Of interest, 26 patients had high-baseline serum cortisol (>45 μg/dl), out of whom, 84.6% (22/26) patients had APACHE II score of >25 with a mortality rate of 77% (20/26). Mpe et al., have also shown that patients with "adequate" adrenal function had higher illness severity scores when compared with those with adrenal failure (15.42 vs. 12.58, P = 0.023). Marik and Zaloga  believes that the conflicting reports reflect a bimodal distribution of mortality in relationship to the random cortisol level during sepsis, that is, patients having extremely low (<25 μg/dl) or high levels (>45 μg/dl) having the highest mortality rates.
A multicenter French study published by Annane et al.  in 2002, demonstrated the benefit of hydrocortisone 200 mg/day with enteral fludrocortisone in vasopressor-refractory septic shock patients. However, the 2008 corticosteroid therapy of septic shock (CORTICUS) study found that a similar population of septic shock patients failed to demonstrate a reduction in mortality with corticosteroids, but the shock resolved faster in these patients.  There are several key differences between these studies. Both studies enrolled patients with persistent hypotension despite vasopressor therapy, but patients in the French study were enrolled within 8 h of septic shock onset, whereas patients in the CORTICUS study were enrolled up to 72 h. A greater proportion of surgical patients was in the CORTICUS study, suggesting that primary site control may be more important for reversal of septic shock in surgical patients.
Additionally, dosing was slightly different; the French study administered hydrocortisone 50 mg intravenously every 6 h for 7 days and did not taper, but the CORTICUS trial used the same dosing strategy for 5 days and tapered over 6 days. Tapering is not typically necessary for steroid treatments lasting shorter than 7 days, but there is an increased likelihood of a rebound in inflammatory mediators with abrupt discontinuation. 
Conversely, if patients have been receiving corticosteroids chronically, a taper should be considered as patients may exhibit long-term HPA axis suppression. While fixed duration and symptom-driven duration of corticosteroids have been advocated, the guidelines recommend tapering slowly in patients with critical illness-related corticosteroid insufficiency.  Therapy duration should be guided by the resolution of symptoms initially leading to the diagnosis of critical illness-related corticosteroid insufficiency.
Based on the available evidence, the critical illness-related corticosteroid insufficiency guidelines recommend that, when initiated early, hydrocortisone 200-300 mg/day may be beneficial in reducing mortality in septic shock patients who remain hypotensive despite adequate resuscitation and vasopressor therapy; this intervention was also recommended in the 2008 surviving sepsis campaign.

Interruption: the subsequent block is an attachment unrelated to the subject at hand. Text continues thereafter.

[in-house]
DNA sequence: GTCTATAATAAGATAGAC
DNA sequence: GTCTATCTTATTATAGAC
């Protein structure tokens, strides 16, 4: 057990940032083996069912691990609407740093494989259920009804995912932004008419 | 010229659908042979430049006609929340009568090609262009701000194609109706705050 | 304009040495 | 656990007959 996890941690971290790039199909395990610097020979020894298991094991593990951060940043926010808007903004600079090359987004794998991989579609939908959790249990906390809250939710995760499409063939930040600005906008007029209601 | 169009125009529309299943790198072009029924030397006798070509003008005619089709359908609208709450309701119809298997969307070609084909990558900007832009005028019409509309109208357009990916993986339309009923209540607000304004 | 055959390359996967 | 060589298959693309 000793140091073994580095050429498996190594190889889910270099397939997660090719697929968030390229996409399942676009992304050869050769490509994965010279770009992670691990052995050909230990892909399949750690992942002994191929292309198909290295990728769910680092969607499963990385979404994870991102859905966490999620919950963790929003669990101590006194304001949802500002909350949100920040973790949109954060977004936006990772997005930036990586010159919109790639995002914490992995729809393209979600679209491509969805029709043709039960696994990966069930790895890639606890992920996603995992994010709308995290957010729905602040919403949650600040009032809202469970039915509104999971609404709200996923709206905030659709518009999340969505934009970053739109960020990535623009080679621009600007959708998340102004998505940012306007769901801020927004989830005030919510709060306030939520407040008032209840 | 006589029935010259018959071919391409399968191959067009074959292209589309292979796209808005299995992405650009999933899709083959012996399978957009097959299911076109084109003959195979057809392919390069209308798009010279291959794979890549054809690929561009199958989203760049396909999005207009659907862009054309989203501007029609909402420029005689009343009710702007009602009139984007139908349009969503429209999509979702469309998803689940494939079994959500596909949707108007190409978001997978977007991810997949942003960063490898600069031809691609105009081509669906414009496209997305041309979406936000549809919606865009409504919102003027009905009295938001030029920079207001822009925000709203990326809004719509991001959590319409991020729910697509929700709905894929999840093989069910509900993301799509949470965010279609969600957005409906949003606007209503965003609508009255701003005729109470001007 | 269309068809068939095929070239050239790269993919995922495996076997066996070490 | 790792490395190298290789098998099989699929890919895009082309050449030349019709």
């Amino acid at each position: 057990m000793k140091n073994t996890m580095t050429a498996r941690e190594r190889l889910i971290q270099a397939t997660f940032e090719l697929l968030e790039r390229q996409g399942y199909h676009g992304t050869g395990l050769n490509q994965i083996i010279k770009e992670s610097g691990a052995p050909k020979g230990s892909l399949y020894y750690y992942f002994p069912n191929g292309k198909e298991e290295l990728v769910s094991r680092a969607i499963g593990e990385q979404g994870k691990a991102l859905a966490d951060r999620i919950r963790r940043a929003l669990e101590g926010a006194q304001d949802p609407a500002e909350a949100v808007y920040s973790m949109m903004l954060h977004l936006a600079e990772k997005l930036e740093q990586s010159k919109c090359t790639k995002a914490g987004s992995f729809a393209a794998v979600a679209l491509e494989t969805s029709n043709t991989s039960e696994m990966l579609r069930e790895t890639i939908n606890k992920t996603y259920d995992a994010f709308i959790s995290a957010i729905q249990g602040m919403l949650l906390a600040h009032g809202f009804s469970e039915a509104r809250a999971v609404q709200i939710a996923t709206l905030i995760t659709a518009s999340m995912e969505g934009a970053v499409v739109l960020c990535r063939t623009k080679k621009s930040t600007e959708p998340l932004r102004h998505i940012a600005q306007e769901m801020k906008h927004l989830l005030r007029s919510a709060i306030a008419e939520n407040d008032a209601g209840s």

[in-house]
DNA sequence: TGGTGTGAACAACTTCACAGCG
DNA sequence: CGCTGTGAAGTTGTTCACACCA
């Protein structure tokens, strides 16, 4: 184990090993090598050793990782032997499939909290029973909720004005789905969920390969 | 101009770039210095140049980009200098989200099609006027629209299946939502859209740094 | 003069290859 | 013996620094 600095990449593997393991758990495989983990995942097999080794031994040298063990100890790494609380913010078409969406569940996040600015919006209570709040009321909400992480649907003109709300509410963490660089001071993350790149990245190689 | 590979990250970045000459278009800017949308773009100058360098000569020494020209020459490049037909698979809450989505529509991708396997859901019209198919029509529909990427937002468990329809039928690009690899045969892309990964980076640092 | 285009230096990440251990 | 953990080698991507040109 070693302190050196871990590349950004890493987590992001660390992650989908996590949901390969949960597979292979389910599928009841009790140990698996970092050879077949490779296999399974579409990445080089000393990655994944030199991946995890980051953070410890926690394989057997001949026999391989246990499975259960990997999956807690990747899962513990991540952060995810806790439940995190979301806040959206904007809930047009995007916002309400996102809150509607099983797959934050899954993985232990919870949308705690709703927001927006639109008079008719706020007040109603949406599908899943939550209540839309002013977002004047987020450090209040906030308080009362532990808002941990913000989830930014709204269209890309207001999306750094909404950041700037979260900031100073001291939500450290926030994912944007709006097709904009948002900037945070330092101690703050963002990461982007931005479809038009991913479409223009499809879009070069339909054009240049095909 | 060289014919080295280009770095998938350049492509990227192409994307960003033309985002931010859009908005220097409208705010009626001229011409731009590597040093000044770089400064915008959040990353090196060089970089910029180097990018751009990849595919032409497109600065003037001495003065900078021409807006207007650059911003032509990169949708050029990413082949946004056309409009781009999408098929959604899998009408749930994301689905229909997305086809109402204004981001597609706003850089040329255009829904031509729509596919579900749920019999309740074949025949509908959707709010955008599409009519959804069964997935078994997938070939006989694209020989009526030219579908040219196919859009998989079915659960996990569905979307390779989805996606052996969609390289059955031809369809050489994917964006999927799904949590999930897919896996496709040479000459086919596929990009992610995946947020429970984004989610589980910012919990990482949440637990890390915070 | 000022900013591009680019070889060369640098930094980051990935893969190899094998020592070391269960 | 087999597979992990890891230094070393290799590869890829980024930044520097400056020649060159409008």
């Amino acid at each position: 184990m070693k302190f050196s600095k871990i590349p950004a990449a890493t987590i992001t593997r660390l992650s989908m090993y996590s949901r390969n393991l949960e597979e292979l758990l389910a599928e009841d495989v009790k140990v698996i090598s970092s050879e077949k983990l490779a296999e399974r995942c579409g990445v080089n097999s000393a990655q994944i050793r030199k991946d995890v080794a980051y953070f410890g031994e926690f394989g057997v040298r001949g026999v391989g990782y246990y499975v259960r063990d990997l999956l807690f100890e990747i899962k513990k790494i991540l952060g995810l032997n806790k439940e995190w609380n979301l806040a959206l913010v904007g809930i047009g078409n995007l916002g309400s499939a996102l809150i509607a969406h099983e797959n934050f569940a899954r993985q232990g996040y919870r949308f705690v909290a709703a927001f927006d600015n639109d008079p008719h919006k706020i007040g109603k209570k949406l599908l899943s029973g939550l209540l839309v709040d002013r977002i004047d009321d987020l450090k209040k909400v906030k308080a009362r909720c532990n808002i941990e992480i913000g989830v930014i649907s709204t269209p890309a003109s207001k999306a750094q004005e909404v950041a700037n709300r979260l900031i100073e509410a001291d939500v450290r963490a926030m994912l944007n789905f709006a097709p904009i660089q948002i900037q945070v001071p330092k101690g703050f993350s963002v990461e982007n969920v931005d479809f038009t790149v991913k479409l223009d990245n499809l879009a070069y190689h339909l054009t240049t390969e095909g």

Benefits of corticosteroid replacement during critical illness has been demonstrated in a number of other patient populations including acute respiratory distress syndrome, severe community-acquired pneumonia, high-risk cardiac surgery, weaning from mechanical ventilation and post-traumatic stress disorder. ,,,
Methylprednisolone use is recommended in patients with early severe acute respiratory distress syndrome or in persistent acute respiratory distress syndrome prior to day 14, as one study showed no benefit in late acute respiratory distress syndrome when started after 14 days duration. ,
We have observed that patients with AI required vasopressor support for a longer time than patients without AI. Only the patients with absolute AI insufficiency and patients of non-AI, with a high level of serum cortisol (>45 μg/dl) showed a response to vasopressor therapy. There was no response in patients with relative AI in septic shock. The study has one important limitation as it is comprised of a small number of subjects. We would like to conclude that AI was prevalent among patients with septic shock, and it lead to a prolonged duration of a shock and a prolonged requirement of vasopressors. In septic shock with AI, despite treatment with hydrocortisone, these patients had higher mortality compared to those who did not have AI; the higher mortality risk was most likely with absolute AI. The mortality risk was also high when baseline serum cortisol was more than >45 μg/dl. We would like to recommend evaluating the adrenal status in patients with septic shock because it would entail prognosis.
| References|| |
Beishuizen A, Thijs LG. Relative adrenal failure in intensive care: An identifiable problem requiring treatment? Best Pract Res Clin Endocrinol Metab 2001;15:513-31.
Prigent H, Maxime V, Annane D. Clinical review: Corticotherapy in sepsis. Crit Care 2004;8:122-9.